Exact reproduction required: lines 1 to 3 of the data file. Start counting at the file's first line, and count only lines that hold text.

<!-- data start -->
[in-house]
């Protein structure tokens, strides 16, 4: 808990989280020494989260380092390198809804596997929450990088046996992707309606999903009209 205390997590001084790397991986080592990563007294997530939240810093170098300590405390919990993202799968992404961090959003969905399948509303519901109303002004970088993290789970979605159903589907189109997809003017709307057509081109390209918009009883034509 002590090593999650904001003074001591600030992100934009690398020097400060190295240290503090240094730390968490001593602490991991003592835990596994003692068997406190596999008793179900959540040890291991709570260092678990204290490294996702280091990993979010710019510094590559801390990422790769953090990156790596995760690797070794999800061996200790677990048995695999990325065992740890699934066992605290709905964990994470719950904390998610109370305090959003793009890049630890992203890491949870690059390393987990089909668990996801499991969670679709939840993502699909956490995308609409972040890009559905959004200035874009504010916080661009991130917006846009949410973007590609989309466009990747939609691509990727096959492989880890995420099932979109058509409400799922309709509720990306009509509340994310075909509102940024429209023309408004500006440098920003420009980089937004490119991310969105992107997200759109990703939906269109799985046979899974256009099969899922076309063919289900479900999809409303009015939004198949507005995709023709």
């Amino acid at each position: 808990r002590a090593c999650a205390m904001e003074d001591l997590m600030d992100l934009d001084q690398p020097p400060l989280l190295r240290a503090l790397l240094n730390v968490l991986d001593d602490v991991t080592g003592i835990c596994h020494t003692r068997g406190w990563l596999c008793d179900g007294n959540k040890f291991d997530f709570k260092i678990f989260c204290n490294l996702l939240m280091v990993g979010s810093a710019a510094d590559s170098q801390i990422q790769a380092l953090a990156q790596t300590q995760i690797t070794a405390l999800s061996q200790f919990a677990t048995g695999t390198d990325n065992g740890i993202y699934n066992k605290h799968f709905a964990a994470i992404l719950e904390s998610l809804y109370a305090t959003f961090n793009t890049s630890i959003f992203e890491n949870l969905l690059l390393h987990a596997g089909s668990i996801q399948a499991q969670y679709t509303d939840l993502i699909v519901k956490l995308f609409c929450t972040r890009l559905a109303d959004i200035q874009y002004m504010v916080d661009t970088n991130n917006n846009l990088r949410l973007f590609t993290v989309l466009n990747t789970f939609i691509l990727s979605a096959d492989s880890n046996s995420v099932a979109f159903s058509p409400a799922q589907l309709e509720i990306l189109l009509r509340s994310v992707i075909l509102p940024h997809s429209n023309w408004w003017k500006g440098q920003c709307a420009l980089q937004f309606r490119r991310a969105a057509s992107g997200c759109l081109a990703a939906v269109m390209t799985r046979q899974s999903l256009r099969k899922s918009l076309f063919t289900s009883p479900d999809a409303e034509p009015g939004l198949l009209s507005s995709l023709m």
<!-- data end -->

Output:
[in-house]
């Protein structure tokens, strides 16, 4: 808990989280020494989260380092390198809804596997929450990088046996992707309606999903009209 205390997590001084790397991986080592990563007294997530939240810093170098300590405390919990993202799968992404961090959003969905399948509303519901109303002004970088993290789970979605159903589907189109997809003017709307057509081109390209918009009883034509 002590090593999650904001003074001591600030992100934009690398020097400060190295240290503090240094730390968490001593602490991991003592835990596994003692068997406190596999008793179900959540040890291991709570260092678990204290490294996702280091990993979010710019510094590559801390990422790769953090990156790596995760690797070794999800061996200790677990048995695999990325065992740890699934066992605290709905964990994470719950904390998610109370305090959003793009890049630890992203890491949870690059390393987990089909668990996801499991969670679709939840993502699909956490995308609409972040890009559905959004200035874009504010916080661009991130917006846009949410973007590609989309466009990747939609691509990727096959492989880890995420099932979109058509409400799922309709509720990306009509509340994310075909509102940024429209023309408004500006440098920003420009980089937004490119991310969105992107997200759109990703939906269109799985046979899974256009099969899922076309063919289900479900999809409303009015939004198949507005995709023709």
């Amino acid at each position: 808990r002590a090593c999650a205390m904001e003074d001591l997590m600030d992100l934009d001084q690398p020097p400060l989280l190295r240290a503090l790397l240094n730390v968490l991986d001593d602490v991991t080592g003592i835990c596994h020494t003692r068997g406190w990563l596999c008793d179900g007294n959540k040890f291991d997530f709570k260092i678990f989260c204290n490294l996702l939240m280091v990993g979010s810093a710019a510094d590559s170098q801390i990422q790769a380092l953090a990156q790596t300590q995760i690797t070794a405390l999800s061996q200790f919990a677990t048995g695999t390198d990325n065992g740890i993202y699934n066992k605290h799968f709905a964990a994470i992404l719950e904390s998610l809804y109370a305090t959003f961090n793009t890049s630890i959003f992203e890491n949870l969905l690059l390393h987990a596997g089909s668990i996801q399948a499991q969670y679709t509303d939840l993502i699909v519901k956490l995308f609409c929450t972040r890009l559905a109303d959004i200035q874009y002004m504010v916080d661009t970088n991130n917006n846009l990088r949410l973007f590609t993290v989309l466009n990747t789970f939609i691509l990727s979605a096959d492989s880890n046996s995420v099932a979109f159903s058509p409400a799922q589907l309709e509720i990306l189109l009509r509340s994310v992707i075909l509102p940024h997809s429209n023309w408004w003017k500006g440098q920003c709307a420009l980089q937004f309606r490119r991310a969105a057509s992107g997200c759109l081109a990703a939906v269109m390209t799985r046979q899974s999903l256009r099969k899922s918009l076309f063919t289900s009883p479900d999809a409303e034509p009015g939004l198949l009209s507005s995709l023709m």